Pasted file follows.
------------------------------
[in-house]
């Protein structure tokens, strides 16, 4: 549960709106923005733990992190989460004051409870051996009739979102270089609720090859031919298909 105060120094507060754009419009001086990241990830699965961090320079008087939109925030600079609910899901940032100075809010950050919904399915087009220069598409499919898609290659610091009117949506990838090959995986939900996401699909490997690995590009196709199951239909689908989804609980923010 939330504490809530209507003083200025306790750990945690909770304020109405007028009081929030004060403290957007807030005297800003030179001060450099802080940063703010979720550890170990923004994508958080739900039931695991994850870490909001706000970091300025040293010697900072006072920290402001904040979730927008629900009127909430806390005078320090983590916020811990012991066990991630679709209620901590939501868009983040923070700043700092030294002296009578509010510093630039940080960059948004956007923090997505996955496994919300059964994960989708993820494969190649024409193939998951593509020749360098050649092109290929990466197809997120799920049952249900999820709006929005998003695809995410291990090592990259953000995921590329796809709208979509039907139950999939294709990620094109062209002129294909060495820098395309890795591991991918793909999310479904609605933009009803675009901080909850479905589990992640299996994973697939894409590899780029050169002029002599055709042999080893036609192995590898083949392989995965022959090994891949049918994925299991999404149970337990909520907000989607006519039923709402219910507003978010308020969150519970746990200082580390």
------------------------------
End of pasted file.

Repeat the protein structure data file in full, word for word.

[in-house]
């Protein structure tokens, strides 16, 4: 549960709106923005733990992190989460004051409870051996009739979102270089609720090859031919298909 105060120094507060754009419009001086990241990830699965961090320079008087939109925030600079609910899901940032100075809010950050919904399915087009220069598409499919898609290659610091009117949506990838090959995986939900996401699909490997690995590009196709199951239909689908989804609980923010 939330504490809530209507003083200025306790750990945690909770304020109405007028009081929030004060403290957007807030005297800003030179001060450099802080940063703010979720550890170990923004994508958080739900039931695991994850870490909001706000970091300025040293010697900072006072920290402001904040979730927008629900009127909430806390005078320090983590916020811990012991066990991630679709209620901590939501868009983040923070700043700092030294002296009578509010510093630039940080960059948004956007923090997505996955496994919300059964994960989708993820494969190649024409193939998951593509020749360098050649092109290929990466197809997120799920049952249900999820709006929005998003695809995410291990090592990259953000995921590329796809709208979509039907139950999939294709990620094109062209002129294909060495820098395309890795591991991918793909999310479904609605933009009803675009901080909850479905589990992640299996994973697939894409590899780029050169002029002599055709042999080893036609192995590898083949392989995965022959090994891949049918994925299991999404149970337990909520907000989607006519039923709402219910507003978010308020969150519970746990200082580390």